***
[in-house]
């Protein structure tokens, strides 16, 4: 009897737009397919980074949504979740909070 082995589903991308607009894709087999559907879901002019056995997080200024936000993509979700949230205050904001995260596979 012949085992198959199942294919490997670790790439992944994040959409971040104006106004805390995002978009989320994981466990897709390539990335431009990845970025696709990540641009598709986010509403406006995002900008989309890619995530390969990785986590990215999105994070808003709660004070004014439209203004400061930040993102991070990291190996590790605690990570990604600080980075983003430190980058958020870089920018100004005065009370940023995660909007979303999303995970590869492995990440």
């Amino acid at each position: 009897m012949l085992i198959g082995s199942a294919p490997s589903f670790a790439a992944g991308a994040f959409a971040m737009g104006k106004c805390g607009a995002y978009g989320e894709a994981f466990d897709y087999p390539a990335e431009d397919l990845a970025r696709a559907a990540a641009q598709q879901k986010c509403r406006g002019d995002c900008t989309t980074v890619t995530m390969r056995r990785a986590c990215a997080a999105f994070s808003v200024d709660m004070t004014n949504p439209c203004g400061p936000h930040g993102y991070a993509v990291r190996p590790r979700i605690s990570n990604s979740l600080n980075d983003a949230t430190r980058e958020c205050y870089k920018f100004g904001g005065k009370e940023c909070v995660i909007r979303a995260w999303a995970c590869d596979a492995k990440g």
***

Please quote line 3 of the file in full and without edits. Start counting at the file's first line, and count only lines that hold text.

């Amino acid at each position: 009897m012949l085992i198959g082995s199942a294919p490997s589903f670790a790439a992944g991308a994040f959409a971040m737009g104006k106004c805390g607009a995002y978009g989320e894709a994981f466990d897709y087999p390539a990335e431009d397919l990845a970025r696709a559907a990540a641009q598709q879901k986010c509403r406006g002019d995002c900008t989309t980074v890619t995530m390969r056995r990785a986590c990215a997080a999105f994070s808003v200024d709660m004070t004014n949504p439209c203004g400061p936000h930040g993102y991070a993509v990291r190996p590790r979700i605690s990570n990604s979740l600080n980075d983003a949230t430190r980058e958020c205050y870089k920018f100004g904001g005065k009370e940023c909070v995660i909007r979303a995260w999303a995970c590869d596979a492995k990440g």